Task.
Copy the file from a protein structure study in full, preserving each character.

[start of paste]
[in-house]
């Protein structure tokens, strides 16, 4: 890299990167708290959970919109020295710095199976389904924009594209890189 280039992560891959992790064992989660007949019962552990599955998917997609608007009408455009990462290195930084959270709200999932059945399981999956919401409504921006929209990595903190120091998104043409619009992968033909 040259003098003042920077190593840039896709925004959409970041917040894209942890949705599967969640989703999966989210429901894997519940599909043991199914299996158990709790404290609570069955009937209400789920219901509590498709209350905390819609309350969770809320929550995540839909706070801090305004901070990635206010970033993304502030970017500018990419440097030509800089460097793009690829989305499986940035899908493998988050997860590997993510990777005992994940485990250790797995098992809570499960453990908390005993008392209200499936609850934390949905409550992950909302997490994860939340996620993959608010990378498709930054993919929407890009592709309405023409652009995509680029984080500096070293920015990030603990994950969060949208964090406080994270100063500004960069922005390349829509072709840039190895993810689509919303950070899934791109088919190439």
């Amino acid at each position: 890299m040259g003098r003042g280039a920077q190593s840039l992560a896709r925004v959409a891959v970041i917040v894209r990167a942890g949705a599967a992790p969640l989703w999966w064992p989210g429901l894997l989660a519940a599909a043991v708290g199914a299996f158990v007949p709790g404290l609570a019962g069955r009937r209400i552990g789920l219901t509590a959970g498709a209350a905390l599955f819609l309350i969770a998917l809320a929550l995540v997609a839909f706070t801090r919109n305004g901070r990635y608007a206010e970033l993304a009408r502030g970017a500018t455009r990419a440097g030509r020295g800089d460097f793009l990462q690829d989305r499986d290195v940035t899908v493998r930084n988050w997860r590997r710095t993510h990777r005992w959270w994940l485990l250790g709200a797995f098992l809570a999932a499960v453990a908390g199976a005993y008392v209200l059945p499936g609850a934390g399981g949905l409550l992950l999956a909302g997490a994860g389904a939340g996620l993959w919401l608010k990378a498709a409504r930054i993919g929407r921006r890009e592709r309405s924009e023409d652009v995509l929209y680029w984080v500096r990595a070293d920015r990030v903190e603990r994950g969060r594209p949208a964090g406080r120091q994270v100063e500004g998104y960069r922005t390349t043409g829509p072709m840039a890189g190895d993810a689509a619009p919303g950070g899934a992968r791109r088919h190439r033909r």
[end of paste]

[in-house]
């Protein structure tokens, strides 16, 4: 890299990167708290959970919109020295710095199976389904924009594209890189 280039992560891959992790064992989660007949019962552990599955998917997609608007009408455009990462290195930084959270709200999932059945399981999956919401409504921006929209990595903190120091998104043409619009992968033909 040259003098003042920077190593840039896709925004959409970041917040894209942890949705599967969640989703999966989210429901894997519940599909043991199914299996158990709790404290609570069955009937209400789920219901509590498709209350905390819609309350969770809320929550995540839909706070801090305004901070990635206010970033993304502030970017500018990419440097030509800089460097793009690829989305499986940035899908493998988050997860590997993510990777005992994940485990250790797995098992809570499960453990908390005993008392209200499936609850934390949905409550992950909302997490994860939340996620993959608010990378498709930054993919929407890009592709309405023409652009995509680029984080500096070293920015990030603990994950969060949208964090406080994270100063500004960069922005390349829509072709840039190895993810689509919303950070899934791109088919190439």
């Amino acid at each position: 890299m040259g003098r003042g280039a920077q190593s840039l992560a896709r925004v959409a891959v970041i917040v894209r990167a942890g949705a599967a992790p969640l989703w999966w064992p989210g429901l894997l989660a519940a599909a043991v708290g199914a299996f158990v007949p709790g404290l609570a019962g069955r009937r209400i552990g789920l219901t509590a959970g498709a209350a905390l599955f819609l309350i969770a998917l809320a929550l995540v997609a839909f706070t801090r919109n305004g901070r990635y608007a206010e970033l993304a009408r502030g970017a500018t455009r990419a440097g030509r020295g800089d460097f793009l990462q690829d989305r499986d290195v940035t899908v493998r930084n988050w997860r590997r710095t993510h990777r005992w959270w994940l485990l250790g709200a797995f098992l809570a999932a499960v453990a908390g199976a005993y008392v209200l059945p499936g609850a934390g399981g949905l409550l992950l999956a909302g997490a994860g389904a939340g996620l993959w919401l608010k990378a498709a409504r930054i993919g929407r921006r890009e592709r309405s924009e023409d652009v995509l929209y680029w984080v500096r990595a070293d920015r990030v903190e603990r994950g969060r594209p949208a964090g406080r120091q994270v100063e500004g998104y960069r922005t390349t043409g829509p072709m840039a890189g190895d993810a689509a619009p919303g950070g899934a992968r791109r088919h190439r033909r």